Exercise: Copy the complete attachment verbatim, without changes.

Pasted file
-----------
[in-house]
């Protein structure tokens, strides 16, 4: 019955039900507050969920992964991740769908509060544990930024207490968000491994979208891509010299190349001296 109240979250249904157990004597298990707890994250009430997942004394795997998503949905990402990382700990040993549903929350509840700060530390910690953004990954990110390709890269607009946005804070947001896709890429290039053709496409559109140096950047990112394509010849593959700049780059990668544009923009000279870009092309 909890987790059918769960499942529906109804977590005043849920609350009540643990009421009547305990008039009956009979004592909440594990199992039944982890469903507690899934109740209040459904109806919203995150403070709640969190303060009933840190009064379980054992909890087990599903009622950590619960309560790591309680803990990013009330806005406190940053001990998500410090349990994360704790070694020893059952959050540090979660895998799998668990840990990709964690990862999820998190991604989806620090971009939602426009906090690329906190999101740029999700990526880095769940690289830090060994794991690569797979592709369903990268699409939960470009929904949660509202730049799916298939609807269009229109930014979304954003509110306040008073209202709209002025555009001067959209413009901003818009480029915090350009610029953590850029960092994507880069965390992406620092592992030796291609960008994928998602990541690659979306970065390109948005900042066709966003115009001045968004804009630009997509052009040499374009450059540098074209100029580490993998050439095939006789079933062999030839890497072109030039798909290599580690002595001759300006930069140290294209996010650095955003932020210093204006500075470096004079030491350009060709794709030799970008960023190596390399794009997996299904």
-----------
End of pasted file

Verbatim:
[in-house]
């Protein structure tokens, strides 16, 4: 019955039900507050969920992964991740769908509060544990930024207490968000491994979208891509010299190349001296 109240979250249904157990004597298990707890994250009430997942004394795997998503949905990402990382700990040993549903929350509840700060530390910690953004990954990110390709890269607009946005804070947001896709890429290039053709496409559109140096950047990112394509010849593959700049780059990668544009923009000279870009092309 909890987790059918769960499942529906109804977590005043849920609350009540643990009421009547305990008039009956009979004592909440594990199992039944982890469903507690899934109740209040459904109806919203995150403070709640969190303060009933840190009064379980054992909890087990599903009622950590619960309560790591309680803990990013009330806005406190940053001990998500410090349990994360704790070694020893059952959050540090979660895998799998668990840990990709964690990862999820998190991604989806620090971009939602426009906090690329906190999101740029999700990526880095769940690289830090060994794991690569797979592709369903990268699409939960470009929904949660509202730049799916298939609807269009229109930014979304954003509110306040008073209202709209002025555009001067959209413009901003818009480029915090350009610029953590850029960092994507880069965390992406620092592992030796291609960008994928998602990541690659979306970065390109948005900042066709966003115009001045968004804009630009997509052009040499374009450059540098074209100029580490993998050439095939006789079933062999030839890497072109030039798909290599580690002595001759300006930069140290294209996010650095955003932020210093204006500075470096004079030491350009060709794709030799970008960023190596390399794009997996299904």